Those of us used to everyday electrical items have a strong bias towards the voltage source view of things and struggle a bit to grasp current source concepts. In the mechanical world current sourcing is more common than in electricity. That’s why electrical to mechanical analogies sometimes seem backwards to us. Remember, voltage is analogous to pressure and current is analogous to rate of flow. A bulldozer is a current (flow) source. It moves at a constant speed, but only develops pressure (voltage) on the blade when an impedance, a pile of dirt, is encountered. No dirt, zero impedance. Big rocks, high impedance.
So how does this relate to loudspeakers? The loudspeaker to air interface operates, like that bulldozer, in a constant current mode. The cone moves pretty much where the electromagnetic motor tells it to, with little regard for what air might be in the way. The air must move, and a current (flow) is created. The air component is only a small fraction of the equation dictating the loudspeaker’s behavior. Therefore the air only receives a small fraction of the power delivered by the amplifier and we get single digit efficiency numbers.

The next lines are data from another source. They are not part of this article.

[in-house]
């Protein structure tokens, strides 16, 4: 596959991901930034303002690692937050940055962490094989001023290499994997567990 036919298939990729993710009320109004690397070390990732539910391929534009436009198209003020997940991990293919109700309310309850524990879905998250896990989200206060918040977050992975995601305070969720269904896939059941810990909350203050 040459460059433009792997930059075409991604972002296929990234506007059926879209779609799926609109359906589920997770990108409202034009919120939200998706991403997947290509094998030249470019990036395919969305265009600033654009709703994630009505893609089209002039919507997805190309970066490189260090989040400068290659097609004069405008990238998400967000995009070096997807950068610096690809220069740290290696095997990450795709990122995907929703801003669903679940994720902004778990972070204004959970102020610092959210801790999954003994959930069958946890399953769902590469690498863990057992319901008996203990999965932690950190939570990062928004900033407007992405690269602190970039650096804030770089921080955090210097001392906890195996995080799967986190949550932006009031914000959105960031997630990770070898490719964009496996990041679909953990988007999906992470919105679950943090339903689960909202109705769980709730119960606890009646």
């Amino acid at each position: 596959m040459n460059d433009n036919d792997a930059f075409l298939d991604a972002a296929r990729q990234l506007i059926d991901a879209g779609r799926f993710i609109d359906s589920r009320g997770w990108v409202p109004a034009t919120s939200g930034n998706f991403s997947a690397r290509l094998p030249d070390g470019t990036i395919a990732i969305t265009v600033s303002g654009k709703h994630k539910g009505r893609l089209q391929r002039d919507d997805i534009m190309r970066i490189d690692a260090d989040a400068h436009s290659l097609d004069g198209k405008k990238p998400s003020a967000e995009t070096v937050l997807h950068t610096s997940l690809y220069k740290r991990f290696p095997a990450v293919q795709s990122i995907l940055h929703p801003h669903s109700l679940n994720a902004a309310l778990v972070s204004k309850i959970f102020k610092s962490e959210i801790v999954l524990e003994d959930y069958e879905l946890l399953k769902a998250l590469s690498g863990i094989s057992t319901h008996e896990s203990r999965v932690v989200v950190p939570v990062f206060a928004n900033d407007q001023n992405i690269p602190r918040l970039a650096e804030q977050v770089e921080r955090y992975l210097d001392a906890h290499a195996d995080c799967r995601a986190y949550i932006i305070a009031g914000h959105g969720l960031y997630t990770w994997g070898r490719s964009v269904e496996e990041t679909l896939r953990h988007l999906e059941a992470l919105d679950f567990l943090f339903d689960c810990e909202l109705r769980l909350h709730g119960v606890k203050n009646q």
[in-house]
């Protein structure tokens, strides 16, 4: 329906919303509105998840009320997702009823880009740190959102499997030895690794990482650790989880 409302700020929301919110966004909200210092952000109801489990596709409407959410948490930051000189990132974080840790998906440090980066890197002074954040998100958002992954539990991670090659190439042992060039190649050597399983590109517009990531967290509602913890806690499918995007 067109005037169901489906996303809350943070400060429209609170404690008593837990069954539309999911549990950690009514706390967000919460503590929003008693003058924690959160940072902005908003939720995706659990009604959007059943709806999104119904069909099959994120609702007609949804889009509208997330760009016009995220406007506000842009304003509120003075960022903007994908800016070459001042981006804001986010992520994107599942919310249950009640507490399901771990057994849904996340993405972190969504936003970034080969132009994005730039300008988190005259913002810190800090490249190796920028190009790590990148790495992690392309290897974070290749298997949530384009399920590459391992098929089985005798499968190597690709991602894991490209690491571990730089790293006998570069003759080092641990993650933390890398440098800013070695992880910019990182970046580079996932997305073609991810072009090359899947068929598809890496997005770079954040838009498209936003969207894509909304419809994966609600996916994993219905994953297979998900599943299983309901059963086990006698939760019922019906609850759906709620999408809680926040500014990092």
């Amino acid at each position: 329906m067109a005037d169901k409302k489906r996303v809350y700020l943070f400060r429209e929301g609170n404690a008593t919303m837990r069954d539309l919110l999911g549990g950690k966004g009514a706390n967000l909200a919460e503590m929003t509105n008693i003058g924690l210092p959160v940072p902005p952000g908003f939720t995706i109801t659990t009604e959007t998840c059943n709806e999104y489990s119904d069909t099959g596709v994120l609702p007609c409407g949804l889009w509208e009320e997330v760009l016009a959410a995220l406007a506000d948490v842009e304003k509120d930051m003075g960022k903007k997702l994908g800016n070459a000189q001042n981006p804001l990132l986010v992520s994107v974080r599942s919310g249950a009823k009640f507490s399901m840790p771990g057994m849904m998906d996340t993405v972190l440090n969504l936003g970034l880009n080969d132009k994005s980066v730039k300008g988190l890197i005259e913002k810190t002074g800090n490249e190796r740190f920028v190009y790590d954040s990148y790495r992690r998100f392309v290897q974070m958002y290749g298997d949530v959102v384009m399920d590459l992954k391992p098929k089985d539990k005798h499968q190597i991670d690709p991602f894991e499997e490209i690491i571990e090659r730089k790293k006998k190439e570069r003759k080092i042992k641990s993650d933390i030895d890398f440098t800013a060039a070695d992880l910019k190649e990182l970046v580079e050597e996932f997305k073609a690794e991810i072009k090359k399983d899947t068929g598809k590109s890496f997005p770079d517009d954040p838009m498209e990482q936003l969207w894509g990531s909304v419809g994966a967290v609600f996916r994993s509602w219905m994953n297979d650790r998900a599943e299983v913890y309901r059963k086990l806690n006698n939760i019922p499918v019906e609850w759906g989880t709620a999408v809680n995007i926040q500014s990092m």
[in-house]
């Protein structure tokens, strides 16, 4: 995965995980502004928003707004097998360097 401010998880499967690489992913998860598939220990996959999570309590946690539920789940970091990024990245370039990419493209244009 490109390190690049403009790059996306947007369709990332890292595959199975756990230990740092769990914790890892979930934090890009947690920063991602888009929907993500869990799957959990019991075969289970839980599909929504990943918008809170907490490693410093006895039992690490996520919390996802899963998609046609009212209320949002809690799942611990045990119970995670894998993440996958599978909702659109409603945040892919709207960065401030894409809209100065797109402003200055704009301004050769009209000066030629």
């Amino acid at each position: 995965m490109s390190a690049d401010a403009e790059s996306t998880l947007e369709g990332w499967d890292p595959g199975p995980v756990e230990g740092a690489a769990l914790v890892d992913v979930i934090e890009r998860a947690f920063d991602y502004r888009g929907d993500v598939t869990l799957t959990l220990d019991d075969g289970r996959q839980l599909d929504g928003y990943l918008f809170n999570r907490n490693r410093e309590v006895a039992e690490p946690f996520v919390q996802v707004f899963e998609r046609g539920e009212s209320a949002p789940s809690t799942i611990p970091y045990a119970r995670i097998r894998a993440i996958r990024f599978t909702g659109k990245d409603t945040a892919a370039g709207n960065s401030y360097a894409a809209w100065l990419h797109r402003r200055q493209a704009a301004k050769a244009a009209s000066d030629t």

Confining ourselves to wavelengths much larger than the (direct-radiating) cone, we can see that the air that gets pushed by the cone can escape in every direction rather easily and little pressure is required to reach the flow dictated by the cone. There is a low impedance load, as little pressure (voltage) is required to achieve the flow (current).